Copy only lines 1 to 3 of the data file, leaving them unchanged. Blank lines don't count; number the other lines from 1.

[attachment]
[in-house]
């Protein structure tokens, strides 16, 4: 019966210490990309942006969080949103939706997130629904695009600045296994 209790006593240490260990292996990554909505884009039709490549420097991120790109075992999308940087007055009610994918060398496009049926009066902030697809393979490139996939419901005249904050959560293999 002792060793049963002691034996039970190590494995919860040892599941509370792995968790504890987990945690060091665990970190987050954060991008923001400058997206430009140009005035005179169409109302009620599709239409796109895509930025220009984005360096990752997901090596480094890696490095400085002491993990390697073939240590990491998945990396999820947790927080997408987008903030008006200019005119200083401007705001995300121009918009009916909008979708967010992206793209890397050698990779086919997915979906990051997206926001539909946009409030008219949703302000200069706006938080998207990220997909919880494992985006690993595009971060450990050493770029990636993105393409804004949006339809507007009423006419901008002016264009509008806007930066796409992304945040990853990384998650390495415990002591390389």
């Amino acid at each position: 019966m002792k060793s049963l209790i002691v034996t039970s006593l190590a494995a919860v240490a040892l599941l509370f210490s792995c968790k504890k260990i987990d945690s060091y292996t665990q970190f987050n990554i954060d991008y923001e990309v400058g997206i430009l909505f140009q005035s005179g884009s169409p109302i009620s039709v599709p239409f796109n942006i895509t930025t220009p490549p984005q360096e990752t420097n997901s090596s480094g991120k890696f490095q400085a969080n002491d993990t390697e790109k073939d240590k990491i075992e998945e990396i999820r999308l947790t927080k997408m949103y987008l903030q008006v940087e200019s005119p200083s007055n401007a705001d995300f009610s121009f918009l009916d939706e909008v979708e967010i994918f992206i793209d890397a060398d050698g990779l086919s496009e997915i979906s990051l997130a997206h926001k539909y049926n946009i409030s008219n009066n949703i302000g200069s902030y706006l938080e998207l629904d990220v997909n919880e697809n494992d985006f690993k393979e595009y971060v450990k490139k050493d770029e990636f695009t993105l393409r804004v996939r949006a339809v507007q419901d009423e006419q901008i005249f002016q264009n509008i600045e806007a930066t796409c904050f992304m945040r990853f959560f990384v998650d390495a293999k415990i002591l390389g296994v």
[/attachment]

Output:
[in-house]
């Protein structure tokens, strides 16, 4: 019966210490990309942006969080949103939706997130629904695009600045296994 209790006593240490260990292996990554909505884009039709490549420097991120790109075992999308940087007055009610994918060398496009049926009066902030697809393979490139996939419901005249904050959560293999 002792060793049963002691034996039970190590494995919860040892599941509370792995968790504890987990945690060091665990970190987050954060991008923001400058997206430009140009005035005179169409109302009620599709239409796109895509930025220009984005360096990752997901090596480094890696490095400085002491993990390697073939240590990491998945990396999820947790927080997408987008903030008006200019005119200083401007705001995300121009918009009916909008979708967010992206793209890397050698990779086919997915979906990051997206926001539909946009409030008219949703302000200069706006938080998207990220997909919880494992985006690993595009971060450990050493770029990636993105393409804004949006339809507007009423006419901008002016264009509008806007930066796409992304945040990853990384998650390495415990002591390389």
């Amino acid at each position: 019966m002792k060793s049963l209790i002691v034996t039970s006593l190590a494995a919860v240490a040892l599941l509370f210490s792995c968790k504890k260990i987990d945690s060091y292996t665990q970190f987050n990554i954060d991008y923001e990309v400058g997206i430009l909505f140009q005035s005179g884009s169409p109302i009620s039709v599709p239409f796109n942006i895509t930025t220009p490549p984005q360096e990752t420097n997901s090596s480094g991120k890696f490095q400085a969080n002491d993990t390697e790109k073939d240590k990491i075992e998945e990396i999820r999308l947790t927080k997408m949103y987008l903030q008006v940087e200019s005119p200083s007055n401007a705001d995300f009610s121009f918009l009916d939706e909008v979708e967010i994918f992206i793209d890397a060398d050698g990779l086919s496009e997915i979906s990051l997130a997206h926001k539909y049926n946009i409030s008219n009066n949703i302000g200069s902030y706006l938080e998207l629904d990220v997909n919880e697809n494992d985006f690993k393979e595009y971060v450990k490139k050493d770029e990636f695009t993105l393409r804004v996939r949006a339809v507007q419901d009423e006419q901008i005249f002016q264009n509008i600045e806007a930066t796409c904050f992304m945040r990853f959560f990384v998650d390495a293999k415990i002591l390389g296994v």